Sunday, November 28, 2004
You can skip the soapbox. Those who ever have felt the urge to stand at the corner of Eighth Street and Lincoln Avenue and shout out their opinions about changes to Steamboat Springs' downtown can get the job done on the Internet this month.
Members of Main Street Steamboat's board of directors have posted a survey at www.yampavalley.info, and they say they want to tap into the way residents respond to the downtown shopping district on an emotional level.
The survey is part of Main Street's effort to establish a brand identity for the downtown shopping district, which also encompasses Yampa and Oak streets.
"We're after a deep, visceral feeling," Main Street branding committee chairman Towny Anderson said. "We want people to tell us the first image that comes to mind (when they think of downtown Steamboat). For some, it's Howelsen Hill. For some, it's Lyon's Drug. That's what we're trying to get at."
The survey shouldn't be a hassle for people to fill out, Main Street Executive Director Tracy Barnett said.
"It's a really quick survey," she said, and the fact that it's online makes it more convenient than a mail-in document. The Internet survey results also will be easy to tabulate. Barnett hopes to have the results before the end of the year, and the branding process is due to be complete by the beginning of summer.
The branding process shouldn't be mistaken for merely developing a logo for downtown, Anderson said.
The ultimate goal is to differentiate downtown Steamboat as a shopping destination.
The information gathered by the survey will be used to develop a positioning statement that defines downtown's brand. It will form the basis for future advertising and Web campaigns.
But it's more than that. Main Street leaders want to know how people perceive the downtown shopping district. And most importantly, they want to know how Routt County residents feel about the shopping, dining and recreational opportunities there. The emphasis on residents is based on the premise that tourists will seek out the places locals frequent.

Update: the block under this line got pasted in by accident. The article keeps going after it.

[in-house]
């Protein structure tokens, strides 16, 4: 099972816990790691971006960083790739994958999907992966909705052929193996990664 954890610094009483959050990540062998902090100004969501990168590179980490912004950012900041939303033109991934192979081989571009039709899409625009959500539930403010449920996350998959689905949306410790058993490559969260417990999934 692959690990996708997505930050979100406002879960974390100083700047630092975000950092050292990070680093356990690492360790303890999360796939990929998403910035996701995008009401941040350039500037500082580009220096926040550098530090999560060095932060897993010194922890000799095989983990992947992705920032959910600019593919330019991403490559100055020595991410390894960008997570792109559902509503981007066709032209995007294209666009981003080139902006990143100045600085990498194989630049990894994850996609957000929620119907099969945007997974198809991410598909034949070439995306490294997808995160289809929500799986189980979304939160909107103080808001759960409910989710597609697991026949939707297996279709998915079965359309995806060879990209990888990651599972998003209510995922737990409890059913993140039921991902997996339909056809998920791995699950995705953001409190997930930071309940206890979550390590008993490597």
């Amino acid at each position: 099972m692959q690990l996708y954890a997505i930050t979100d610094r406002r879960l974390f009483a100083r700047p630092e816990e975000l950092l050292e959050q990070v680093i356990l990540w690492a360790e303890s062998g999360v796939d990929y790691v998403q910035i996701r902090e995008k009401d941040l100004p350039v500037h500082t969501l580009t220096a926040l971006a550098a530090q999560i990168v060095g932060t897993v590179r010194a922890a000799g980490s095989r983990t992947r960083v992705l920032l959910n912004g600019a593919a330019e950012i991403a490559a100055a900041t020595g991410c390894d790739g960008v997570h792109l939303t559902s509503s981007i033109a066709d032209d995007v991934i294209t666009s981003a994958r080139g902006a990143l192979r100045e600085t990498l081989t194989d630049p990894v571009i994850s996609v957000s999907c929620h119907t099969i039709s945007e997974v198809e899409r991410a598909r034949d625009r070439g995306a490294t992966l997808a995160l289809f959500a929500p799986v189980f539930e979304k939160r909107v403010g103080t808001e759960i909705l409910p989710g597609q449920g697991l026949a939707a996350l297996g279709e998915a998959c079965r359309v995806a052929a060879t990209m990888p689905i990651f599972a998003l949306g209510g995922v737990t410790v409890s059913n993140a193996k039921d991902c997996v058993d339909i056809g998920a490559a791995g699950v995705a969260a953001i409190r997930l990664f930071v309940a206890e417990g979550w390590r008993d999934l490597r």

"The research has really focused on the local," Andy Wirth said. "Locals influence how people outside of the valley see Steamboat."
Wirth is the marketing vice president for the Steamboat Ski and Resort Corp. His company has learned through surveys that the experiences its guests find in downtown Steamboat, three miles from the ski lifts, have a direct influence on their desire to return for a vacation in the future.
The survey was prepared with the help of Boulder-based research firm RRC Associates. It's the same firm that does the SKI Magazine readers' preference survey on the top ski areas in the country.
The survey asks people a variety of questions to gauge how they feel about downtown Steamboat. They include:
n On your last visit to downtown Steamboat Springs, how much did you spend on shopping, dining and entertainment?
n On your last visit to downtown Steamboat, how did you get downtown?
n If you drove, where did you park your car?
Using a six-point scale ranging from "very negative" to "very positive," respondents are asked to rate their experiences in terms of variety and quality of shopping, variety and quality of restaurants, value for price paid, customer service and safety.
As a second part of the research, teams of area high school and college students will use personal digital assistants to conduct "person on the street" interviews intended to capture responses from more visitors and second homeowners. The PDA's will make it easy to merge those interviews with the Internet survey.
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